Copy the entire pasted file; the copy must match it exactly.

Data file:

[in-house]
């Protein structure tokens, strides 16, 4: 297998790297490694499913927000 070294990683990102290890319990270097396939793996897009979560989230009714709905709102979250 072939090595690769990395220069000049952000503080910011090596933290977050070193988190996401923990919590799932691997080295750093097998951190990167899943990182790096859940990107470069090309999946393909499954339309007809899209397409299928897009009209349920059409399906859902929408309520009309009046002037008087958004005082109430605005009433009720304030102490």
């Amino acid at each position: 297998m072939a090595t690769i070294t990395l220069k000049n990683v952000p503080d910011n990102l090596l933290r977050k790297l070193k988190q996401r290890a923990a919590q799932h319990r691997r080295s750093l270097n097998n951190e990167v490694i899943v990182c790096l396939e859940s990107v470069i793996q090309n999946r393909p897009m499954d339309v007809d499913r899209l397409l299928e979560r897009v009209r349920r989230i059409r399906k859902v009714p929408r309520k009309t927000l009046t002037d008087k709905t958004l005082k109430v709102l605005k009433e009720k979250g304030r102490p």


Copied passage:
[in-house]
């Protein structure tokens, strides 16, 4: 297998790297490694499913927000 070294990683990102290890319990270097396939793996897009979560989230009714709905709102979250 072939090595690769990395220069000049952000503080910011090596933290977050070193988190996401923990919590799932691997080295750093097998951190990167899943990182790096859940990107470069090309999946393909499954339309007809899209397409299928897009009209349920059409399906859902929408309520009309009046002037008087958004005082109430605005009433009720304030102490």
């Amino acid at each position: 297998m072939a090595t690769i070294t990395l220069k000049n990683v952000p503080d910011n990102l090596l933290r977050k790297l070193k988190q996401r290890a923990a919590q799932h319990r691997r080295s750093l270097n097998n951190e990167v490694i899943v990182c790096l396939e859940s990107v470069i793996q090309n999946r393909p897009m499954d339309v007809d499913r899209l397409l299928e979560r897009v009209r349920r989230i059409r399906k859902v009714p929408r309520k009309t927000l009046t002037d008087k709905t958004l005082k109430v709102l605005k009433e009720k979250g304030r102490p």